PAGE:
Navajo Nation continues advocacy to amend federal program to compensate uranium workers

Noel Lyn Smith
Farmington Daily Times

FARMINGTON — The Naa'bik'íyáti' Committee heard a report from a lobbying firm working on generating Congressional support for amending the Radiation Exposure Compensation Act.

RECA was enacted in October 1990 to provide monetary compensation to individuals diagnosed with cancer or other specified diseases due to radiation exposure from atomic weapons testing or by uranium mining, milling or transporting. It has a sunset provision for July 2022.

Delegates received an update about lobbying efforts last week, according to a press release from the Office of the Speaker.

The report was provided on Nov. 17 by Innovative Policy, a Washington, D.C.-based lobby firm hired by the tribe.

Last year, U.S. Sens. Tom Udall, D-N.M., and Martin Heinrich, D-N.M., were among those who reintroduced the Radiation Exposure Compensation Act Amendments of 2019. A companion bill was introduced by U.S. Rep. Ben Ray Luján in the U.S. House of Representatives.

Navajo Nation Council Delegates Wilson Stewart Jr., left, and Jimmy Yellowhair listen to comments during a public hearing on uranium mining on March 5 at Diné College's south campus in Shiprock.

According to the speaker's office press release, the tribe is seeking amendments to increase eligibility to individuals affected by nuclear testing in states like Arizona and New Mexico, a group commonly known as downwinders.

Other amendments supported by the tribe propose increasing compensation from $50,000 to $150,000 as well as deeming uranium core drillers eligible for claims and including those who worked at uranium mines or mills from 1972 to 1990.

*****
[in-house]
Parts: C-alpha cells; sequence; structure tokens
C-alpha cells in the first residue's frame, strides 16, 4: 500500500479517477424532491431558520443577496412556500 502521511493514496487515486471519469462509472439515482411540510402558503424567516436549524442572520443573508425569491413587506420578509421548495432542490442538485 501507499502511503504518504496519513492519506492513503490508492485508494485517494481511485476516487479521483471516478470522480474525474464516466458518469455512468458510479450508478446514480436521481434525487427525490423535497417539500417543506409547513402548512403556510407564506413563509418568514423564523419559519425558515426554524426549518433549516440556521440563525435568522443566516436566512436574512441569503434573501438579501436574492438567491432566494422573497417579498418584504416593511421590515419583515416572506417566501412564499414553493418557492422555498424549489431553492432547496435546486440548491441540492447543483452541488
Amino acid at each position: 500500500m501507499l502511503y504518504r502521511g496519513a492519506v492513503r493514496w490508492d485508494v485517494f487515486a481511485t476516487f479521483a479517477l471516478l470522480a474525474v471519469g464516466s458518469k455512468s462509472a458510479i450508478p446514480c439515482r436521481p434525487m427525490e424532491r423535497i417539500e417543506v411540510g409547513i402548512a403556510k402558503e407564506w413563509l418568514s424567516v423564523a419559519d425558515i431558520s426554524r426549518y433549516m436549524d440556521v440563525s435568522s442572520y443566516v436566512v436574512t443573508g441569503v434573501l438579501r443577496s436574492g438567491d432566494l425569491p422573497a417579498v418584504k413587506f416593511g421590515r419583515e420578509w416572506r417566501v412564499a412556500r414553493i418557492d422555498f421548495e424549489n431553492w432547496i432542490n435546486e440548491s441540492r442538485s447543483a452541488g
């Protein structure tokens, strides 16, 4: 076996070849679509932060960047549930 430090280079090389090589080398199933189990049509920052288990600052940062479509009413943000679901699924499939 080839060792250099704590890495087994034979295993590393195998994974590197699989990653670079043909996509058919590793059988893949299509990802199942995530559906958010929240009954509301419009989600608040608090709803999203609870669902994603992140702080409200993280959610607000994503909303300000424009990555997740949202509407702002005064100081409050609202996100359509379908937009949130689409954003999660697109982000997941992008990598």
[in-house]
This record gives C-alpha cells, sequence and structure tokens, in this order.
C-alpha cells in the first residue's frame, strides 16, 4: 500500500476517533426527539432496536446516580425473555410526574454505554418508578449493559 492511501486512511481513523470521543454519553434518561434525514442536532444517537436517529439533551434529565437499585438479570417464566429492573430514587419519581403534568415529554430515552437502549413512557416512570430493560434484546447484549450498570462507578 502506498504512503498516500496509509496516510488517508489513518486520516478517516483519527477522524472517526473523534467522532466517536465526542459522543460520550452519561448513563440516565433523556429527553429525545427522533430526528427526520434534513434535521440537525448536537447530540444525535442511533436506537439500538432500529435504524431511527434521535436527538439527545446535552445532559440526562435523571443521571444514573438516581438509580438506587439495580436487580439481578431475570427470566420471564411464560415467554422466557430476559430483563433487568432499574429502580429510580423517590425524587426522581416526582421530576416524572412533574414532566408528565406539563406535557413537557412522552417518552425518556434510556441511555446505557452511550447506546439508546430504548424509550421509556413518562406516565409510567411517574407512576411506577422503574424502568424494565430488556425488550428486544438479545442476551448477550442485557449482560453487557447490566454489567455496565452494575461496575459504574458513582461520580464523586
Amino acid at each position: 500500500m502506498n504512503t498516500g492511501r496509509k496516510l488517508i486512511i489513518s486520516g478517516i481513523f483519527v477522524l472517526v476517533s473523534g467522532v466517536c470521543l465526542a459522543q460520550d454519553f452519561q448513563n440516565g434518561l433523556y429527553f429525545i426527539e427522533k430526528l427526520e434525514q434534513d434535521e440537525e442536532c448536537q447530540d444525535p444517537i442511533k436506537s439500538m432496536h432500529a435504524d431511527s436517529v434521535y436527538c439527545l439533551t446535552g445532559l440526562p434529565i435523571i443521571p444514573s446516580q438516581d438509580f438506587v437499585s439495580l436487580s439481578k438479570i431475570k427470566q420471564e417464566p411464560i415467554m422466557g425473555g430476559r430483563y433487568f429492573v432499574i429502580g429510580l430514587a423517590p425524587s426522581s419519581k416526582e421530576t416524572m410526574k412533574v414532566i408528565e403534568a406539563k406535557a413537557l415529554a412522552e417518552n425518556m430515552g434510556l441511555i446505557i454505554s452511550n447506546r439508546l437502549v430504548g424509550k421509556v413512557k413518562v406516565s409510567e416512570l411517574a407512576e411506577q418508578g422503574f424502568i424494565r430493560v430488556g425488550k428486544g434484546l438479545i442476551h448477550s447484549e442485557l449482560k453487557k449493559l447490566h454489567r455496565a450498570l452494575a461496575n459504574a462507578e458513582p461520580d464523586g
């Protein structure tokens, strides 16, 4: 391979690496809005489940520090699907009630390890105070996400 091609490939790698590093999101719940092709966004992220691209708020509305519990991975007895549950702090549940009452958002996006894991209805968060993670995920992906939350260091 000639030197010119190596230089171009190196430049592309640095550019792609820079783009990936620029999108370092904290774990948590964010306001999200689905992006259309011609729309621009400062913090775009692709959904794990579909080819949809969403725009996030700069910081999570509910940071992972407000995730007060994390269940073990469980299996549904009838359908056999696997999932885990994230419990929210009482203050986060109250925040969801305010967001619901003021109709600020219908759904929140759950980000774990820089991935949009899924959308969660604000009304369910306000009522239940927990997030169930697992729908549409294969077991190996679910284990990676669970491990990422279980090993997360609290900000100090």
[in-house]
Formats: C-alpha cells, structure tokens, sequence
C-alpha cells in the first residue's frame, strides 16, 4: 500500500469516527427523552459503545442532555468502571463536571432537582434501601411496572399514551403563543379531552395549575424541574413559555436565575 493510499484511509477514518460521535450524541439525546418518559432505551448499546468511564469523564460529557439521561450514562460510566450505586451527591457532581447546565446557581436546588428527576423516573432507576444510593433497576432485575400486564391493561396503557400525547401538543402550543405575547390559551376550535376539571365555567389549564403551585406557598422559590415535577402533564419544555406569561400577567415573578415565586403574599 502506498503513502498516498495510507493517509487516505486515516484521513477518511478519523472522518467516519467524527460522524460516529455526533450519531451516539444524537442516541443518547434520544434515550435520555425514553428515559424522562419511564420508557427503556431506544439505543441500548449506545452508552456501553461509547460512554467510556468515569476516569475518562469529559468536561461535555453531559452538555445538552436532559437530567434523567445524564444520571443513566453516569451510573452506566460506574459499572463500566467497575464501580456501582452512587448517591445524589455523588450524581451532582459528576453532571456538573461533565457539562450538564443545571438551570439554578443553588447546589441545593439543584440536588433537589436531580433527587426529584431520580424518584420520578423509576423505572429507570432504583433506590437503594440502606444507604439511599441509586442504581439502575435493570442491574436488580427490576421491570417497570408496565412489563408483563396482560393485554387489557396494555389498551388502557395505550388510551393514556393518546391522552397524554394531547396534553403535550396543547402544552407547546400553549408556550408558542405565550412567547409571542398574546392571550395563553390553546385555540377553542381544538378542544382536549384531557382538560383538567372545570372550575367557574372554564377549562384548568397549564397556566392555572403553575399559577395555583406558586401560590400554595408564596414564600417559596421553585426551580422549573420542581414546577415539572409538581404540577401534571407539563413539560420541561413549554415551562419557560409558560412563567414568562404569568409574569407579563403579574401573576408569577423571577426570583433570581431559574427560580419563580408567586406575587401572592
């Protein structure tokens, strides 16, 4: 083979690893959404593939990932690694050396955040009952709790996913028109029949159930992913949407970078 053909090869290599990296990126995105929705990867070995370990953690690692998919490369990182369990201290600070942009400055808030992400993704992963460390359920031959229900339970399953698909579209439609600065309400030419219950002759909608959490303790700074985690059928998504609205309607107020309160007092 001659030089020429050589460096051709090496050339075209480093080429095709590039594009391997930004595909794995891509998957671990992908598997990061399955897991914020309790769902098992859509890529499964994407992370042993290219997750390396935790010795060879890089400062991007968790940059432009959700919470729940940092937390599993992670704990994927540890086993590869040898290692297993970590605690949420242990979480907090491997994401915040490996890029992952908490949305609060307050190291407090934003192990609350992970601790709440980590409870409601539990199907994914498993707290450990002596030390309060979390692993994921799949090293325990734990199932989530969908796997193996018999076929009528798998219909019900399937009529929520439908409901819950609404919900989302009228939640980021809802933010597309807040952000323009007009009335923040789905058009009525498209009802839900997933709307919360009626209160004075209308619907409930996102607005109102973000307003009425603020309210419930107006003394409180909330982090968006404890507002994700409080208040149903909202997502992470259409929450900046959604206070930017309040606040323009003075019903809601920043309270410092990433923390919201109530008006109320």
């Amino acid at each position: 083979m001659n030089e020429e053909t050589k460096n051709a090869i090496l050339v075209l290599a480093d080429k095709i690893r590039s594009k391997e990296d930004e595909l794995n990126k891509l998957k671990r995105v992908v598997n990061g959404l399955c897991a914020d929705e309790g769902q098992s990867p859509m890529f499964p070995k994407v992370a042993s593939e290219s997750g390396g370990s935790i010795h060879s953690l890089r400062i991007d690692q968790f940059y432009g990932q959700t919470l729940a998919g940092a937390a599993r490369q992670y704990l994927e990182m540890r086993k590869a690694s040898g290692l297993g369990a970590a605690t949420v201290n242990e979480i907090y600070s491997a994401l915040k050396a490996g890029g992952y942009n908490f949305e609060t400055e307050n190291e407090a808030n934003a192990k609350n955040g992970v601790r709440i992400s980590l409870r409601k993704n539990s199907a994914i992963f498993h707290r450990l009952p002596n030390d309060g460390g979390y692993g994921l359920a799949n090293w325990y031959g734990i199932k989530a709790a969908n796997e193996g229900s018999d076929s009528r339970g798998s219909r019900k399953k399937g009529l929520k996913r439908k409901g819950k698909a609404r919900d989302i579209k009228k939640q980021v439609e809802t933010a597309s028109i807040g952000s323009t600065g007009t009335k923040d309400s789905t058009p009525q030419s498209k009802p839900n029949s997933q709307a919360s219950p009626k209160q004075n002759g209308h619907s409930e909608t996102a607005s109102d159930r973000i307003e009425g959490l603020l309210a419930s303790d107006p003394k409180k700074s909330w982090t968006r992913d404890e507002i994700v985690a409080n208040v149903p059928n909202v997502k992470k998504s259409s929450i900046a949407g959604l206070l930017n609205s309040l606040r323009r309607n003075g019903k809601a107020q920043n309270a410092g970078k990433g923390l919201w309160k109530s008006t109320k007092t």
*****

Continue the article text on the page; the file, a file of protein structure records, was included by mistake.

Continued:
Melanie Bowen, a staff member at Innovative Policy, said bipartisan support exists for the tribe's priorities with RECA based on discussions with congressional offices.

"They have an active interest in learning more about RECA and about the priorities," Bowen said.

Innovative Policy Founder Matt Sandgren described the company's outreach in Congress as "broad," including reaching out to both senators and several representatives from Arizona.

Sandgren added that U.S. Reps. Jerry Nadler, D-N.Y., and Mary Gay Scanlon, D-Penn., chairman and vice chairwoman of the U.S. House Committee on the Judiciary, have indicated they would like to schedule a hearing about the RECA amendments next year.

Audience members listen to comments from panelists about health conditions and environmental concerns from uranium mining during a forum on Oct. 2, 2019 at the Department of Diné Education in Window Rock, Arizona.

Delegate Amber Kanazbah Crotty requested that a meeting be scheduled with the transition team under President-elect Joe Biden and Vice President-elect Kamala Harris to discuss the tribe's viewpoint on the amendments.

"I know Vice President-elect Harris was on the Senate Judiciary Committee and she is aware of some of the challenges we are facing here regarding uranium exposure, as we've presented to them with now-President Jonathan Nez," Crotty said.

Sandgen said they will follow-up with the transition team members.

Noel Lyn Smith covers the Navajo Nation for The Daily Times. She can be reached at 505-564-4636 or by email at nsmith@daily-times.com.

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